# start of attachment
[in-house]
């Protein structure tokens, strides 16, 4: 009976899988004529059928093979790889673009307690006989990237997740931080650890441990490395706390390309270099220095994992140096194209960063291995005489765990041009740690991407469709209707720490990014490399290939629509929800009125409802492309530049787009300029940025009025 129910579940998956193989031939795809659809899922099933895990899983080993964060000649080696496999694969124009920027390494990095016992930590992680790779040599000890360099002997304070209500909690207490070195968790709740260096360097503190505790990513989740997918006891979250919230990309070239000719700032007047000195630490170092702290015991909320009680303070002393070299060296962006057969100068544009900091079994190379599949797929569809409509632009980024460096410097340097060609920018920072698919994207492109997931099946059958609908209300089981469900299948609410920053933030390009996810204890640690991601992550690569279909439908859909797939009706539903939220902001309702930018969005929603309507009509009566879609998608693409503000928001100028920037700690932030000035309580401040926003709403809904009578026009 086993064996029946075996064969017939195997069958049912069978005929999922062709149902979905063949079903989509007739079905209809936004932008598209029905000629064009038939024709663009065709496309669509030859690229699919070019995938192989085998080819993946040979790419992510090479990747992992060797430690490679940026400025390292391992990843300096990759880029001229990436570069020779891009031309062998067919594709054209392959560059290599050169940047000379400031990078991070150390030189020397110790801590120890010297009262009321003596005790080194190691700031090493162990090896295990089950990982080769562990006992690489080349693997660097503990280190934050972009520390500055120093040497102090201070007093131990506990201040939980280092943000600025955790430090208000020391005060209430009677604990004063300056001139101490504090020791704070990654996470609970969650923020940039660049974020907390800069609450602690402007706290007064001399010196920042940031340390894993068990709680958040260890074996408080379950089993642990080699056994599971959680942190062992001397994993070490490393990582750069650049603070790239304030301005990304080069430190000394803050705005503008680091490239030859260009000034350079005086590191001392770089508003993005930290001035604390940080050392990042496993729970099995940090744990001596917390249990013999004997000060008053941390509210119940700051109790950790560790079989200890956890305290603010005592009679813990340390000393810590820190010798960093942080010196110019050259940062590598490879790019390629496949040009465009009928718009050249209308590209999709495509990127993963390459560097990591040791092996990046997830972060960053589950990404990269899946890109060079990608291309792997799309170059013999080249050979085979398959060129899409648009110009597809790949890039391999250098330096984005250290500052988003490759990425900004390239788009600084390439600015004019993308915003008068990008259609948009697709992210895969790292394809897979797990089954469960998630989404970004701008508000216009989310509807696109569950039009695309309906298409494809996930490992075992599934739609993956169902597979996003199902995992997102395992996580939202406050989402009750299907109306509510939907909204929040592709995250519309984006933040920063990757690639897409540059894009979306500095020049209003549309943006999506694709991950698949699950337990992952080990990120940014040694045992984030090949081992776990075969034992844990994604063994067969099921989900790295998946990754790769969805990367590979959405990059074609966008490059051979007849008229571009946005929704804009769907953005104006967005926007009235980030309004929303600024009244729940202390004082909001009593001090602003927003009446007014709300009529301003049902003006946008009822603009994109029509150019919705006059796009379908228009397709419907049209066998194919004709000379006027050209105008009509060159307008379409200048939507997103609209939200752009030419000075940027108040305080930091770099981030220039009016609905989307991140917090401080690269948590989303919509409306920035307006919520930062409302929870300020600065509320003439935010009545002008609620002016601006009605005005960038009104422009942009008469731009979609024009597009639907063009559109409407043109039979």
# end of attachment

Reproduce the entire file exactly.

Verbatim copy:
[in-house]
């Protein structure tokens, strides 16, 4: 009976899988004529059928093979790889673009307690006989990237997740931080650890441990490395706390390309270099220095994992140096194209960063291995005489765990041009740690991407469709209707720490990014490399290939629509929800009125409802492309530049787009300029940025009025 129910579940998956193989031939795809659809899922099933895990899983080993964060000649080696496999694969124009920027390494990095016992930590992680790779040599000890360099002997304070209500909690207490070195968790709740260096360097503190505790990513989740997918006891979250919230990309070239000719700032007047000195630490170092702290015991909320009680303070002393070299060296962006057969100068544009900091079994190379599949797929569809409509632009980024460096410097340097060609920018920072698919994207492109997931099946059958609908209300089981469900299948609410920053933030390009996810204890640690991601992550690569279909439908859909797939009706539903939220902001309702930018969005929603309507009509009566879609998608693409503000928001100028920037700690932030000035309580401040926003709403809904009578026009 086993064996029946075996064969017939195997069958049912069978005929999922062709149902979905063949079903989509007739079905209809936004932008598209029905000629064009038939024709663009065709496309669509030859690229699919070019995938192989085998080819993946040979790419992510090479990747992992060797430690490679940026400025390292391992990843300096990759880029001229990436570069020779891009031309062998067919594709054209392959560059290599050169940047000379400031990078991070150390030189020397110790801590120890010297009262009321003596005790080194190691700031090493162990090896295990089950990982080769562990006992690489080349693997660097503990280190934050972009520390500055120093040497102090201070007093131990506990201040939980280092943000600025955790430090208000020391005060209430009677604990004063300056001139101490504090020791704070990654996470609970969650923020940039660049974020907390800069609450602690402007706290007064001399010196920042940031340390894993068990709680958040260890074996408080379950089993642990080699056994599971959680942190062992001397994993070490490393990582750069650049603070790239304030301005990304080069430190000394803050705005503008680091490239030859260009000034350079005086590191001392770089508003993005930290001035604390940080050392990042496993729970099995940090744990001596917390249990013999004997000060008053941390509210119940700051109790950790560790079989200890956890305290603010005592009679813990340390000393810590820190010798960093942080010196110019050259940062590598490879790019390629496949040009465009009928718009050249209308590209999709495509990127993963390459560097990591040791092996990046997830972060960053589950990404990269899946890109060079990608291309792997799309170059013999080249050979085979398959060129899409648009110009597809790949890039391999250098330096984005250290500052988003490759990425900004390239788009600084390439600015004019993308915003008068990008259609948009697709992210895969790292394809897979797990089954469960998630989404970004701008508000216009989310509807696109569950039009695309309906298409494809996930490992075992599934739609993956169902597979996003199902995992997102395992996580939202406050989402009750299907109306509510939907909204929040592709995250519309984006933040920063990757690639897409540059894009979306500095020049209003549309943006999506694709991950698949699950337990992952080990990120940014040694045992984030090949081992776990075969034992844990994604063994067969099921989900790295998946990754790769969805990367590979959405990059074609966008490059051979007849008229571009946005929704804009769907953005104006967005926007009235980030309004929303600024009244729940202390004082909001009593001090602003927003009446007014709300009529301003049902003006946008009822603009994109029509150019919705006059796009379908228009397709419907049209066998194919004709000379006027050209105008009509060159307008379409200048939507997103609209939200752009030419000075940027108040305080930091770099981030220039009016609905989307991140917090401080690269948590989303919509409306920035307006919520930062409302929870300020600065509320003439935010009545002008609620002016601006009605005005960038009104422009942009008469731009979609024009597009639907063009559109409407043109039979």